Local Ownership in Security: Case Studies of Peacebuilding Approaches

This report (download here) explores ways to achieve meaningful local ownership in the security sector. It provides nearly forty case studies of civil society and security actors using the principles of peacebuilding to work together towards human security.

Each case study highlights the efforts that civil society and security actors have undertaken in order to reach out to each other, create collaborative processes and participatory mechanisms to solve problems related to human security in particular local or national context. The report also tries to draw out lessons from these cases to help those who are seeking to engage with the civil society or security actors to improve human security to achieve better results.

Chapter 2-6 provide examples of civil society-military-police in five areas: capacity-building, policy-community platforms, peacebuilding approaches to DDR, gender mainstreaming, national-level platforms.

Chapter 7 summarises some of the
practical challenges of local ownership and coordination. 
It pulls out key themes, lessons learned and patterns across the case studies.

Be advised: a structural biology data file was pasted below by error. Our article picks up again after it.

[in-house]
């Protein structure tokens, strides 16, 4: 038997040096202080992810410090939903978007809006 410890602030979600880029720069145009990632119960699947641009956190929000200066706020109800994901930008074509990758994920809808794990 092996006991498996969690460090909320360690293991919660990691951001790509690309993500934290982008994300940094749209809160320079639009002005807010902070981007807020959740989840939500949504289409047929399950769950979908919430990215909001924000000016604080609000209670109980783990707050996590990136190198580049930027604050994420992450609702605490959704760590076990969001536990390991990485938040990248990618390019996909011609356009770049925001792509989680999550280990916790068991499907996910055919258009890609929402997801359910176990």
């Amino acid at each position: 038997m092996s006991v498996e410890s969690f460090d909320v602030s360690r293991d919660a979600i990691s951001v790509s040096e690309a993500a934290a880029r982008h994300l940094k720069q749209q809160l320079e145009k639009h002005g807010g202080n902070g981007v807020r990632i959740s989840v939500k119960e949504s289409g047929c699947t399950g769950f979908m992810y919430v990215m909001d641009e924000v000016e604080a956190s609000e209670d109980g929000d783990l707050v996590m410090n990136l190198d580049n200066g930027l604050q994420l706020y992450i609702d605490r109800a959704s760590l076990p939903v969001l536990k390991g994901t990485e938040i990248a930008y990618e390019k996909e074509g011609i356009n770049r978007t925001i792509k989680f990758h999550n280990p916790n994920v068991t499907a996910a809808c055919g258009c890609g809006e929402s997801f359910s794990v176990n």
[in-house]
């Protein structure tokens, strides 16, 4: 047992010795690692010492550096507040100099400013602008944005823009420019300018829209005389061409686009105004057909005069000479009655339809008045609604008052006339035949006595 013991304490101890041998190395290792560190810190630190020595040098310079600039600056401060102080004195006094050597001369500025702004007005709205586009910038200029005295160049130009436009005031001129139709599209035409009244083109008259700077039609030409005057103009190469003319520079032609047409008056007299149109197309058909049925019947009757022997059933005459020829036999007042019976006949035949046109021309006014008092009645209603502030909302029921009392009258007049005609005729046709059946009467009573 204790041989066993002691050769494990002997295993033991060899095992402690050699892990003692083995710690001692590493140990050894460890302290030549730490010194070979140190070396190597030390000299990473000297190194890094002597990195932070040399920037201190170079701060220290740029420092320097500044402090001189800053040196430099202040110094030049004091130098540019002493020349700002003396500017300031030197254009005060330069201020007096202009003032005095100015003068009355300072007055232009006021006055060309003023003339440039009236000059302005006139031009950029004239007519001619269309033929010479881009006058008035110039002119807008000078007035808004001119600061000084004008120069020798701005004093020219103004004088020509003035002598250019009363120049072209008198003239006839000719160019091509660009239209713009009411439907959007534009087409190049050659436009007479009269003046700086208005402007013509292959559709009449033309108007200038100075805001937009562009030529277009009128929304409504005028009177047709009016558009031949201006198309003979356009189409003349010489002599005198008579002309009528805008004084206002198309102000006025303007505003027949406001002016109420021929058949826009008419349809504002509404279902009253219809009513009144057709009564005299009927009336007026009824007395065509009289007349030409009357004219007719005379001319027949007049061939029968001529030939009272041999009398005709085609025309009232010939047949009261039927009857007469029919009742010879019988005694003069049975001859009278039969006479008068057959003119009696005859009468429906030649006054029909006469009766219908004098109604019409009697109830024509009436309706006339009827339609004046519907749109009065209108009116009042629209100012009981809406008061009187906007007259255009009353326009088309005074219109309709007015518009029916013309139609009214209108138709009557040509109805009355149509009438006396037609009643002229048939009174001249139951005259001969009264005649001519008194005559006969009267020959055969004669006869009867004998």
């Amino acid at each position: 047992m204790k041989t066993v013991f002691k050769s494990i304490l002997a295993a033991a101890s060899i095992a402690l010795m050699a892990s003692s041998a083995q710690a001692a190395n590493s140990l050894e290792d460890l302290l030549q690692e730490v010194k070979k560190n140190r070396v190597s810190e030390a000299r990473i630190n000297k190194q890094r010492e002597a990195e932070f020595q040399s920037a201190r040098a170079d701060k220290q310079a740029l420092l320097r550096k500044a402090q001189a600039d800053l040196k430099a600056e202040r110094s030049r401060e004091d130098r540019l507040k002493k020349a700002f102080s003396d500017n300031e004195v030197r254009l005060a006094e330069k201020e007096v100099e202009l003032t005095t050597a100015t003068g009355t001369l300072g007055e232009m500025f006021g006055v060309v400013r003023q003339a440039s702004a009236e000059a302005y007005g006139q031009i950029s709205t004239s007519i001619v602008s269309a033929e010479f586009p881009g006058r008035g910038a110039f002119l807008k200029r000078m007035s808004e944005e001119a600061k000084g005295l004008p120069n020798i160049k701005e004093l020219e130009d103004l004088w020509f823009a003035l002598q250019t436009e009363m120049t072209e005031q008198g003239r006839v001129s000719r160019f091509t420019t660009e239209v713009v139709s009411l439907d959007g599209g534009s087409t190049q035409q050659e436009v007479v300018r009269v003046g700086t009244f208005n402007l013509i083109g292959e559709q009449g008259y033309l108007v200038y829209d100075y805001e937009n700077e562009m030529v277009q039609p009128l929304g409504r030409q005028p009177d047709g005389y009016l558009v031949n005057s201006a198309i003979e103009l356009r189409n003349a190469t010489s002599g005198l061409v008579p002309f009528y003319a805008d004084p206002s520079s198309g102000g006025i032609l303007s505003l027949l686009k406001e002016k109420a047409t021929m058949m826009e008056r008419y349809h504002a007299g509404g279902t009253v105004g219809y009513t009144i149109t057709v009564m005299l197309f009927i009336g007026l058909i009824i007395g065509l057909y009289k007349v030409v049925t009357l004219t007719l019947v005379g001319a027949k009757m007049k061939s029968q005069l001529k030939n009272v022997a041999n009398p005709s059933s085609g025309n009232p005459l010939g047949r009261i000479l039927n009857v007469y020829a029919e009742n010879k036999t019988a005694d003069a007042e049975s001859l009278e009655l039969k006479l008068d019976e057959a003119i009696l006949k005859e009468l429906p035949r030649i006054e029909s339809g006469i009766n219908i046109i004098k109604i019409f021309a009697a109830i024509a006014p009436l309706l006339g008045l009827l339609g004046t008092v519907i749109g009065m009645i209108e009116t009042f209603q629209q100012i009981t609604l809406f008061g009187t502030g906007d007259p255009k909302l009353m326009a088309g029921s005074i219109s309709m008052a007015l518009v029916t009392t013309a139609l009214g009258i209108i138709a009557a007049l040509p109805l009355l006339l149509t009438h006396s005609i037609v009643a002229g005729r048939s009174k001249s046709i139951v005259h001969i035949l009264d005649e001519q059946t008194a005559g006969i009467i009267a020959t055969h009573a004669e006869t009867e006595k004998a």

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Chapter 2:

Capacity Building for
Human Security


Training has a number of functions related to
local ownership in security. Training play a role
in capacity building for both civil society and
security forces to enable basic understanding,
shared terminology, and skills necessary to
work together. It also plays a role in
building trust and relationships between
civil-
society and security forces.

Training often is a starting point, enabling
dialogue, problem solving and more advanced
levels of joint coordination for human security.

Most of the case studies in this section of the report document how civil society is providing training to security forces to help them improve their
community engagement strategies.


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The Philippines: Civil Society-Military-Police Capacity Building
Israel and Palestine: Training Security Forces in Negotiation